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Google CEO Sundar Pichai at Google I/O 2018. Screenshot: Kia Kokalitcheva/Axios

At dueling conferences this week, Microsoft and Google will vie for developers' attention, with Microsoft emphasizing new offerings for its growing Azure cloud and Google pressing forward with new features for Android and its voice-based Assistant.

Why it matters: These developer conferences serve multiple roles, allowing companies to position themselves strategically, generate developer enthusiasm, introduce new products, and grab media attention.

Driving the news: The spring developer conference season kicked off with Facebook's F8 last week and will continue through Apple's Worldwide Developer Conference in the first week of June.

What to expect: Microsoft's Build, which starts today in Seattle, is likely to focus as much on the Azure cloud as it does on desktop Windows, given that's where Microsoft's growth has been coming from and where it faces the steepest competition from Amazon's AWS and Google Cloud. CEO Satya Nadella gives the opening keynote and is expected to focus on four areas.

  • On the Azure front, both AI and mixed reality are going to be key topics.
  • As for Windows, a major change is the coming shift in the Edge browser, which is changing rendering engines to adopt the Chromium core also used by Google's Chrome.
  • Nadella is also expected to detail new opportunities for developers to build on top of Microsoft's Dynamics and Power lines of business software as well as new ways game developers can build using Microsoft's cloud. Google unveiled its Stadia gaming cloud earlier this year. With Xbox and Windows, as well as its cloud, Microsoft is expected to battle hard in this space.

Meanwhile, Google I/O starts a day later in Mountain View, California, and will cover a lot of ground, though Android and Google Assistant are likely to be big areas of focus.

  • Google Assistant: In many ways, the digital assistant is the evolution of the search bar, meaning that it is crucial to Google to get this right, or risk seeing some of its core business shift to Amazon or others.
  • Android: In addition to offering more details on the next version, Google is taking Android to new places, including a broader focus on the automotive dashboard. Privacy controls are also expected to get a lot of attention.
  • Hardware: Google devices are also likely to be in the spotlight, with the most certain release being the widely-leaked Pixel 3a, a lower-cost version of last year's flagship model. New products from the Nest brand could also be coming, per VentureBeat.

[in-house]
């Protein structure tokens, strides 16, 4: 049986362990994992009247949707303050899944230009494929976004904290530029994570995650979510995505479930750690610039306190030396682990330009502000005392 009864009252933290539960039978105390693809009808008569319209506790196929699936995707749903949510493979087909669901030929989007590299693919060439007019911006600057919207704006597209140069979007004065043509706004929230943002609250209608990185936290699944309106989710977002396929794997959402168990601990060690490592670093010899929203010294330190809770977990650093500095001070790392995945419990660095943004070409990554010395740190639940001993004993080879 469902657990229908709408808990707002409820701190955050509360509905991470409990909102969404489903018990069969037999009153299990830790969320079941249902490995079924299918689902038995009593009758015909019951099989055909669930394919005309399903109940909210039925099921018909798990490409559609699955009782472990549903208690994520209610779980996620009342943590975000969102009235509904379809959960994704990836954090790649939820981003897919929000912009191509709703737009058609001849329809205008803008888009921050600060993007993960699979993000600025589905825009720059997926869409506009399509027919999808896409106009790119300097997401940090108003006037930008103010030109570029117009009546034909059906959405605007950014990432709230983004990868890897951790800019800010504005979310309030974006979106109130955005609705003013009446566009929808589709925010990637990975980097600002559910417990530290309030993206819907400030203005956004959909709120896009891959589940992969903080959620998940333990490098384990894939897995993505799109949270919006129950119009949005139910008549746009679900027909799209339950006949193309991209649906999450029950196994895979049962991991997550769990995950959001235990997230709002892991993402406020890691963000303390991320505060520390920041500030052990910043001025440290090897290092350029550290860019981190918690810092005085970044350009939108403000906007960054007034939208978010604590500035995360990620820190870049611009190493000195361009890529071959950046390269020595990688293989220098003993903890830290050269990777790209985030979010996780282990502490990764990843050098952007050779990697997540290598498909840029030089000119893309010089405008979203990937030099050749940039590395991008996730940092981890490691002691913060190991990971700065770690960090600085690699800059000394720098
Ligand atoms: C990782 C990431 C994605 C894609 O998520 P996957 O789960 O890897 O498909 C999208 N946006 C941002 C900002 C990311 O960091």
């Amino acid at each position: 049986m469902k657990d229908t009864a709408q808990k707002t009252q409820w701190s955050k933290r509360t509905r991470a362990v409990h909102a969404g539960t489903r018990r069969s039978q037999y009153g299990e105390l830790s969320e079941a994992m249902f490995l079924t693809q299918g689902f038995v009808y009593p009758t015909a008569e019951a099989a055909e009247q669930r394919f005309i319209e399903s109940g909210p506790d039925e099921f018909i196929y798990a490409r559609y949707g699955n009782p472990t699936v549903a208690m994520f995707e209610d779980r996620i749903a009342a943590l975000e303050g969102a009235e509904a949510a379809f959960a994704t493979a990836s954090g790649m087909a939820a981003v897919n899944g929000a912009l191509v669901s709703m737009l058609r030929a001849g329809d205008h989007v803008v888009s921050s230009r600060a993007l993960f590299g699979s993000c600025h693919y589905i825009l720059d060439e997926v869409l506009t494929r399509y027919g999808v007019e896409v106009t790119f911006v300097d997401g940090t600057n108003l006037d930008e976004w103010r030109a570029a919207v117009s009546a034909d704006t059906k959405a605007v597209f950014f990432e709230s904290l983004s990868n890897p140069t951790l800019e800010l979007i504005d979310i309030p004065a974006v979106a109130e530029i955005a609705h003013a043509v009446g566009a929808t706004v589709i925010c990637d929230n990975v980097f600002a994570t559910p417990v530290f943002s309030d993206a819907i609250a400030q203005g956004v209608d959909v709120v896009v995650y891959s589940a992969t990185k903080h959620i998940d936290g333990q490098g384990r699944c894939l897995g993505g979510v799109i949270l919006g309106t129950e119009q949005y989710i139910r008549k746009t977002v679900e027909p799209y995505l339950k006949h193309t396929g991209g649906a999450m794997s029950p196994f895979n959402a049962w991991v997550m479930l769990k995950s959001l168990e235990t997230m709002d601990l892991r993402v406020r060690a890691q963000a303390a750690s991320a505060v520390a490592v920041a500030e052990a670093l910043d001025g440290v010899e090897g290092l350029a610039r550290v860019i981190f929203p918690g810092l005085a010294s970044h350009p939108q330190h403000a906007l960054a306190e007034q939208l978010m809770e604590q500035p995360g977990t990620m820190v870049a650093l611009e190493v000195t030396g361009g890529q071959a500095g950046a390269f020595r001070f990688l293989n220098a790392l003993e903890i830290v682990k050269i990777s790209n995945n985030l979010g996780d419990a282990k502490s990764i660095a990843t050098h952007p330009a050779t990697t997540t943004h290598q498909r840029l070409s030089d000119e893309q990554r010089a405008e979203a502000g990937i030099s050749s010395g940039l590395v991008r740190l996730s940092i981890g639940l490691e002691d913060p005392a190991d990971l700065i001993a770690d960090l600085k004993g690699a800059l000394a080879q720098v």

What's different: Up until the last couple of years, the focus was largely on introducing new features and making developer's lives easier. Those are still big themes, but so are respecting user privacy, minimizing social harm and monitoring screen time.

What's the same: The focus of the events remains on developers. At these conferences, they get previews of tech that often doesn't show up on consumer's devices until later in the year.

  • Google, for example, is expected to offer more details on Android Q, while Apple is likely to detail the next versions of the Mac and iPhone operating systems.
  • While developers get early code, the final software and even the complete feature list typically doesn't show up until the fall.

What to watch: All the big companies will talk about putting developers and users in control, but each of these giants got where they are in large part by creating, building and owning their own platforms.

  • That hasn't changed. Google controls Android, Apple has a tight grip on the iPhone and iPad, and Microsoft maintains its hold on Windows.

Go deeper

Updated 12 mins ago - Health

First North American Omicron cases identified in Canada

COVID-19 testing personnel at Toronto Pearson International Airport in September. Photo: Steve Russell/Toronto Star via Getty Images

The first two cases of the new Omicron variant have been detected in North America, the Canadian government announced Sunday evening.

Driving the news: The World Health Organization has named Omicron a "variant of concern," but cautioned earlier on Sunday that it is not yet clear whether it's more transmissible than other strains of COVID-19.

Former Defense Secretary Esper sues Pentagon over book

Former President Trump and former Defense Secretary Mark Esper at the White House in 2020. Photo: Mandel Ngan/AFP via Getty Images

Former Defense Secretary Mark Esper filed a lawsuit Sunday against the Defense Department, accusing the Pentagon of "censoring" his First Amendment rights by redacting parts of his upcoming book on the Trump administration.

The big picture: Esper, who served as defense secretary from July 2019 until he was fired by then-President Trump in November last year, alleges in the suit that "significant text" is "being improperly withheld from publication" of the manuscript "under the guise of classification."

WHO warns against travel bans on southern African countries

Matshidiso Moeti, World Health Organization regional director for Africa. Photo: Sylvain Gaboury/Patrick McMullan via Getty Images

The World Health Organization called on countries Sunday to not impose travel bans on southern African nations amid concerns over the new COVID-19 Omicron variant.

Why it matters: The U.S. and countries in Europe and the Asia-Pacific announced travel restrictions in response to Omicron, which was first detected in South Africa. It's since spread to several European countries, Canada, Israel, Australia and Hong Kong. The WHO noted in a statement that only two southern African nations have detected the new variant.